Just to add up to the (perfectly fine) existing answers:
Why do you need a blocksize
bs=64? While it is is probably not the fastest setting for all scenarios, it still runs way faster (around 4x) than the standard settings... this is true at least on my system - and seemingly many others out there. Tim Williscroft states that 100M could be faster, more research
could be needed was done here, have a look.
Test data here:
(I cancelled the first run because it took too long imho.)
$ sudo dd if=/dev/sdb4 of=/dev/sda2 status=progress
12962501120 bytes (13 GB, 12 GiB) copied, 394 s, 32,9 MB/s
$ sudo dd if=/dev/sdb4 of=/dev/sda2 status=progress bs=64K
13143113728 bytes (13 GB, 12 GiB) copied, 98,0026 s, 134 MB/s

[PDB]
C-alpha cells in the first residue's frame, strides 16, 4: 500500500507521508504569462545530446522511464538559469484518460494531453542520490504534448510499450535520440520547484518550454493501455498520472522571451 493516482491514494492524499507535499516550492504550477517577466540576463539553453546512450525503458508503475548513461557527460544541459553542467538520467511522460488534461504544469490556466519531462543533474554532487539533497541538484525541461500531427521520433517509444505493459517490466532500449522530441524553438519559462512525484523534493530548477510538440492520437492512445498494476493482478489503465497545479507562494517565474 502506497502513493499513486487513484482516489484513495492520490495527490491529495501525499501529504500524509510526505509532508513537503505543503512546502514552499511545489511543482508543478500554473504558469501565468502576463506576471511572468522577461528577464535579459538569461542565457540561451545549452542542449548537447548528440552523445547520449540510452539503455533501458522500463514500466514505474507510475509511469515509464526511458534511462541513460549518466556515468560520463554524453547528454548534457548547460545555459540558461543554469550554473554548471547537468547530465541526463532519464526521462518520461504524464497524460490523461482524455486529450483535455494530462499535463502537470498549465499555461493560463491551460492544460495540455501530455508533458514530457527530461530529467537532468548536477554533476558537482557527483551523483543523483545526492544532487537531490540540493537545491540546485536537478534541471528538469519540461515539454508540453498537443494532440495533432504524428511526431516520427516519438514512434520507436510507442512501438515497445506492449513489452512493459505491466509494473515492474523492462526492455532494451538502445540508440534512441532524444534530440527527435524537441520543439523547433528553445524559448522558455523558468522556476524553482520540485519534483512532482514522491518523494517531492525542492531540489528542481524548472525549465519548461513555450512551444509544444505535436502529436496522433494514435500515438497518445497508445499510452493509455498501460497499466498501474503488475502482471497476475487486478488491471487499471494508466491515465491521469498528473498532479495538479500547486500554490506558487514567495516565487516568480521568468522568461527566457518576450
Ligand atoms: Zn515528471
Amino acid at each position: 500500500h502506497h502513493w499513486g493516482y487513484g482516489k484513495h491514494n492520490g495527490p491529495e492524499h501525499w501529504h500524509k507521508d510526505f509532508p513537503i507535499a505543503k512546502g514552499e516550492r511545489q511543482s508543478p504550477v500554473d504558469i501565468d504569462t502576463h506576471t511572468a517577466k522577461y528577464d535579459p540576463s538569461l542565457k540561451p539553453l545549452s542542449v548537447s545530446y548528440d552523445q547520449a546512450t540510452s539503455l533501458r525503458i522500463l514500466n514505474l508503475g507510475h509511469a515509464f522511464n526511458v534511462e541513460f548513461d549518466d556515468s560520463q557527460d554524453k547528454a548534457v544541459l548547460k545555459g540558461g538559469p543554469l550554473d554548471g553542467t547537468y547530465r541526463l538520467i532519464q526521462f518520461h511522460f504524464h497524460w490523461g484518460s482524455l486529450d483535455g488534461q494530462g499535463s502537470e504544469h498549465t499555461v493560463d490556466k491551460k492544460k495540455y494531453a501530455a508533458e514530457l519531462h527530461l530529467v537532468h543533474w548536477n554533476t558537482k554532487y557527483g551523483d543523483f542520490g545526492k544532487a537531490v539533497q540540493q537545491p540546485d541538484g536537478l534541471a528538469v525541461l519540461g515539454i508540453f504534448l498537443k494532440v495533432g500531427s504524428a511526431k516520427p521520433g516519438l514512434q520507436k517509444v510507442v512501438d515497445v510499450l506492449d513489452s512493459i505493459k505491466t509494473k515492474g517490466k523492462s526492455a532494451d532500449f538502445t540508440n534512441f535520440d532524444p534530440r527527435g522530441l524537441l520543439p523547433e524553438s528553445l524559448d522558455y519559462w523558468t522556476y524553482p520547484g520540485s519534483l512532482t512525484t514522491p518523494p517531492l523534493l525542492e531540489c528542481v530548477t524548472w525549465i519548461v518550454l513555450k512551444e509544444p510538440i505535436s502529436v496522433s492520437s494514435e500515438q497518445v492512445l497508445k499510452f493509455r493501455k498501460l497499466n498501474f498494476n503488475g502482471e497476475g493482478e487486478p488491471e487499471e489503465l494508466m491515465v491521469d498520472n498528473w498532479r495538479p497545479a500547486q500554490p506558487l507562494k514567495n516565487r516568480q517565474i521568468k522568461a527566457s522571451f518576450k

More Hints and Ideas:
Nobody seems to know [...]
dd is an asymmetrical copying program, meaning it will read first, then write, then back. You can pipe dd to itself and force it to perform the copy symmetrically, like this:
dd if=/dev/sda | dd of=/dev/sdb. In my tests, running the command without the pipe gave me a throughput of ~112kb/s. With the pipe, I got ~235kb/s. I've never experienced any issues with this method. Good luck!
While he seems to misuse the the word symmetric in sense of meaning, this would probably also be worth a try.
Comment by groxxda: "If you do this and specify a blocksize, make sure you use the same blocksize on each invocation." (The respective post is also worth reading)